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Sunday LeftoversIn one of his books, R. C. Sproul quotes a portion of Martin Luther’s final sermon — something preached just days prior to his death in 1546.  Among those final words, Luther said:

In times past, we would have run to the ends of the world if we had known of a place where we could have heard God speak. But now that we hear this every day in sermons…we do not see this happening. You hear at home in your house, father and mother and children sing and speak it; the preacher speaks it in the parish church — you ought to lift up your hands and rejoice that we have been given the honor of hearing God speak to us through the Word. Oh, people say, what is that? After all, there is preaching every day often many times every day so that we soon grow weary of it. What do we get out of it? All right, go ahead, dear brother if you don’t want God to speak to you every day at home in your house and in your parish church, then be clever and look for something else: in Traer is our Lord God’s coat, in Aachen are Joseph’s britches and our blessed Lady’s chemise; go there and squander your money; buy indulgence and the pope’s secondhand junk.

Luther was referring to yearnings for spiritual change, progress, and growth.  And they would look for it in things like relics and pilgrimages.  So they would travel great distances to see items supposedly attached to patriarchs of the faith:  Joseph’s coat, Mary’s garments, a hair from John the Baptist’s beard, a nail from Christ’s cross, and the like.  As Sproul comments, “the people were suffering from impotency in their spiritual lives, and they believed there was wonder-working power in the relics of the church. They wanted the heavens to open with miracles and showers of divine demonstrative power and they looked for it in the bones and possessions of the dead.”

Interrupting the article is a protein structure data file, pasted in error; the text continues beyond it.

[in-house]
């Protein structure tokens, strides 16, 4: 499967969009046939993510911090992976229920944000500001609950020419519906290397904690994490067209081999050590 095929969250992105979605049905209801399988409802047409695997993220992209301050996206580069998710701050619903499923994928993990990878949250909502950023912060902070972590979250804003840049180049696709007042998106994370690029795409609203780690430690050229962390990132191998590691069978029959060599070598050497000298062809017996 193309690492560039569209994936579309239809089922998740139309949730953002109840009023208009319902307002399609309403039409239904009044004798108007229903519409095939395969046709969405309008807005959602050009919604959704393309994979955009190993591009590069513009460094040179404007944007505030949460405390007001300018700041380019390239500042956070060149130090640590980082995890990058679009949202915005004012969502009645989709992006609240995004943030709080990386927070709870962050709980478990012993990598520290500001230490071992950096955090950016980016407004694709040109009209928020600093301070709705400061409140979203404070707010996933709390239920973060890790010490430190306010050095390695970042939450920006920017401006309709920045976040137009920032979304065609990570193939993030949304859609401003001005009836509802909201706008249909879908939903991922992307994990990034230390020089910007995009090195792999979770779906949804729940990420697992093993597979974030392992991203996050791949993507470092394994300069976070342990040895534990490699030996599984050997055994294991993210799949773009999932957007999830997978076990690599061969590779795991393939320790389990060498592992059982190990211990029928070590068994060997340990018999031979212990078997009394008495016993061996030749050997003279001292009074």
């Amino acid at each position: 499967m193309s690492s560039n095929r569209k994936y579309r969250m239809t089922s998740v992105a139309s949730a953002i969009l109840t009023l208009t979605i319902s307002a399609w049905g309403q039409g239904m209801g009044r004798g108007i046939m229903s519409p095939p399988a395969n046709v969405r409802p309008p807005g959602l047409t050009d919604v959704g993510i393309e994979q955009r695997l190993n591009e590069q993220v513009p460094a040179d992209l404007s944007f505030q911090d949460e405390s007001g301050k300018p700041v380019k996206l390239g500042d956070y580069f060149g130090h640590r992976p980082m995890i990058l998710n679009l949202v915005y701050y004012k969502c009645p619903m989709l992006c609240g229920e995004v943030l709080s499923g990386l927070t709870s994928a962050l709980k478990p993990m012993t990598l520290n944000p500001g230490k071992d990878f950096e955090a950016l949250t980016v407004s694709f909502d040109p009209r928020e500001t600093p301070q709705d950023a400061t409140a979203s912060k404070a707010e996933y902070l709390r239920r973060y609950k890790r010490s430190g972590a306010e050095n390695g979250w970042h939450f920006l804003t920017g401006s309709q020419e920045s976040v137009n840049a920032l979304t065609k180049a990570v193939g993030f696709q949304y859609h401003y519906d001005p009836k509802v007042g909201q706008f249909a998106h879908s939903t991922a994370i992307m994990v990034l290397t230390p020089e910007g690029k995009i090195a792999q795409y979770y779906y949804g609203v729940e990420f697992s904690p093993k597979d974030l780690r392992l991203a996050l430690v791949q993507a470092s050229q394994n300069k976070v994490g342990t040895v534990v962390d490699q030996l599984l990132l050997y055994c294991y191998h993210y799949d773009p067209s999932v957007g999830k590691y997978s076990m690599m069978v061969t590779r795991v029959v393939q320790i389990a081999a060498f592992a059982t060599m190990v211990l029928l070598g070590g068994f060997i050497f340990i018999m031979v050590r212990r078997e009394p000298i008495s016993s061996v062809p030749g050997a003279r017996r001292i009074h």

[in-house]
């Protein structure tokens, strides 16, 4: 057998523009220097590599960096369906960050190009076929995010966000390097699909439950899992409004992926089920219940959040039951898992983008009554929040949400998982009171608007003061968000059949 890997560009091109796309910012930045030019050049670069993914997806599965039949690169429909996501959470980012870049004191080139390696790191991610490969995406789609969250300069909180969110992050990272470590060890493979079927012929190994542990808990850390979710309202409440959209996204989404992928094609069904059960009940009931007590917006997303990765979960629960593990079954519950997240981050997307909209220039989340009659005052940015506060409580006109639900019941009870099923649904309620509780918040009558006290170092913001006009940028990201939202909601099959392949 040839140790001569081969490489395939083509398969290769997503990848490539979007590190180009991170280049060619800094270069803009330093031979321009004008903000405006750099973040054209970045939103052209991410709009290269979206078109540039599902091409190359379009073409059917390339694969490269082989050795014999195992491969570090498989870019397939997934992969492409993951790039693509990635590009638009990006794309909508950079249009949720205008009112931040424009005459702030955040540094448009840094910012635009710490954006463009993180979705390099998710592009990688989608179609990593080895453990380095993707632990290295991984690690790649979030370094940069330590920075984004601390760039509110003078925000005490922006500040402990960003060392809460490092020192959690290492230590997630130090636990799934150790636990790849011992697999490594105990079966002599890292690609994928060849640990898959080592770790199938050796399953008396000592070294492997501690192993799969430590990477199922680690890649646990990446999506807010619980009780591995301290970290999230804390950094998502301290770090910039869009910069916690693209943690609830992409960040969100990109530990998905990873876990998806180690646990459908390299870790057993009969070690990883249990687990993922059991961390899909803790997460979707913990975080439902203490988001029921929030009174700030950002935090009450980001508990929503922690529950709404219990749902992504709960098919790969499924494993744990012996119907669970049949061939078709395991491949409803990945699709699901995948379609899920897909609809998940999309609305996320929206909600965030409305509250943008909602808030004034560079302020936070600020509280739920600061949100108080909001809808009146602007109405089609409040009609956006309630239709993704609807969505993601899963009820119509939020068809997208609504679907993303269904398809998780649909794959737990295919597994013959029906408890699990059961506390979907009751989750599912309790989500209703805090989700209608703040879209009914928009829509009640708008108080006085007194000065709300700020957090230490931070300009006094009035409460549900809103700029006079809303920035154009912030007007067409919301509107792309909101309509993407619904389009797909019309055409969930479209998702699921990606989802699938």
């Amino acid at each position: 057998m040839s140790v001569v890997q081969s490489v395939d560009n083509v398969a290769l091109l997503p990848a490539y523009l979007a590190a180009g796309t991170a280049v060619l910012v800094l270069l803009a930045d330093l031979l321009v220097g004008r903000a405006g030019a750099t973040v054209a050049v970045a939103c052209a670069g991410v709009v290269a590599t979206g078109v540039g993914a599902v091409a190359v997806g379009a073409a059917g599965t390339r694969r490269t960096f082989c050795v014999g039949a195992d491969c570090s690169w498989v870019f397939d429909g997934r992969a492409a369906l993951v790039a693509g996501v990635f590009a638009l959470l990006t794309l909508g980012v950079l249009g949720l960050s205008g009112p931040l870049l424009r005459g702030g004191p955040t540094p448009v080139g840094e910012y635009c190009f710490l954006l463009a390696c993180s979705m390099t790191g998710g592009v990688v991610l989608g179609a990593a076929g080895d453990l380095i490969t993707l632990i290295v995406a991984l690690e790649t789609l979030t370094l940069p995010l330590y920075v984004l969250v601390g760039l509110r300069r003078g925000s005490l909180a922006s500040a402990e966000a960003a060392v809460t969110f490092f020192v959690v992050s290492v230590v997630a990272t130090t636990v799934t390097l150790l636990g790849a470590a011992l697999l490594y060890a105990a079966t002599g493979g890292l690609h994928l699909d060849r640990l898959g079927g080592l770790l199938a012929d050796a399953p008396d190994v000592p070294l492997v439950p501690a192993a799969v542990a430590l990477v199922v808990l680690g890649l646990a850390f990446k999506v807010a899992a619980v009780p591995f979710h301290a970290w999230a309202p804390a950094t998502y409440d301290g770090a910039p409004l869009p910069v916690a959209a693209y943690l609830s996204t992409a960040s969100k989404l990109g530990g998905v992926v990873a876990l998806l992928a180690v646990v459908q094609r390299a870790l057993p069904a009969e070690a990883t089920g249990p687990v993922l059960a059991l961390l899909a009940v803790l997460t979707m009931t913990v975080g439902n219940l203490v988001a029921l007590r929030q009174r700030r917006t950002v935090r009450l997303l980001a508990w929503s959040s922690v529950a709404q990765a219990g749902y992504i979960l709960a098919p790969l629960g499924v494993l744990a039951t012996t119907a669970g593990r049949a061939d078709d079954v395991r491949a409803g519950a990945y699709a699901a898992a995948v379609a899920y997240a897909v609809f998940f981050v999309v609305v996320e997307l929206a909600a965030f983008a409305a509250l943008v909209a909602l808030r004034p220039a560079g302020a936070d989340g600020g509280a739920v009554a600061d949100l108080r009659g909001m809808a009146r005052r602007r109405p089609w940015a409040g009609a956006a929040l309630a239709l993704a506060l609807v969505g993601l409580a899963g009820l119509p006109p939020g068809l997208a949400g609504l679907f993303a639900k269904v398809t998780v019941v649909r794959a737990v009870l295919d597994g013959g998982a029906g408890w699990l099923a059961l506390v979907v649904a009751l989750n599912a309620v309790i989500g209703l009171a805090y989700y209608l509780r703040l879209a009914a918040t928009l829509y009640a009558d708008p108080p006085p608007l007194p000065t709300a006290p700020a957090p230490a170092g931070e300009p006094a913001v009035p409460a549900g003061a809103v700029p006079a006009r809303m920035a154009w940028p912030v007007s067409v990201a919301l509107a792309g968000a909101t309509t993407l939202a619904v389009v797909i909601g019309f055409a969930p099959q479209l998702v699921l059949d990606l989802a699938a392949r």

Yet at times the same thing happens today.  We believe that a particular way of presenting the gospel, or a series of prayers, or the right people praying, or listening to the right preacher will result in the salvation of our loved ones.  But salvation comes from and through the working of the Holy Spirit.  This is what Jesus affirmed to Nicodemus at the beginning of His ministry:  “The wind blows where it wishes and you hear the sound of it, but do not know where it comes from and where it is going; so is everyone who is born of the Spirit” (John 3:8; NASB).  And He affirmed the same thing to the disciples at the end of His ministry, on the night before He went to the cross:  “But I tell you the truth, it is to your advantage that I go away; for if I do not go away, the Helper will not come to you; but if I go, I will send Him to you. And He, when He comes, will convict the world concerning sin and righteousness and judgment” (John 16:7–8; NASB).

In both places, Jesus is asserting that salvation comes by the power of the Holy Spirit.  He makes unbelievers come to life (regeneration, Jn. 3:8), and He convicts unbelievers of their rebellion against God and their need for salvation (Jn. 16:7ff).  It is the Spirit of God — and the Spirit of God alone — that produces salvation in men.  And that is good news in two ways.  First, for those who are Christians, it means that their salvation has come as a work of divine grace through the Spirit’s working.  And secondly, it means that believers are not alone in their work in the world; the Spirit is not only indwelling believers, but He is working in the world to bring to life those who have been chosen by God from the foundation of the world (Rom. 8:28-30; Eph. 1:3-6).

Salvation is not the result of a mystical incantation or being slain in the Spirit or having some “spiritual” experience.  Salvation is the direct result of the work of the Holy Spirit of God.

What in the world is the Spirit doing?  He is bringing unbelievers to salvation in Christ.  Along with all that He does in and for believers, this also is His work.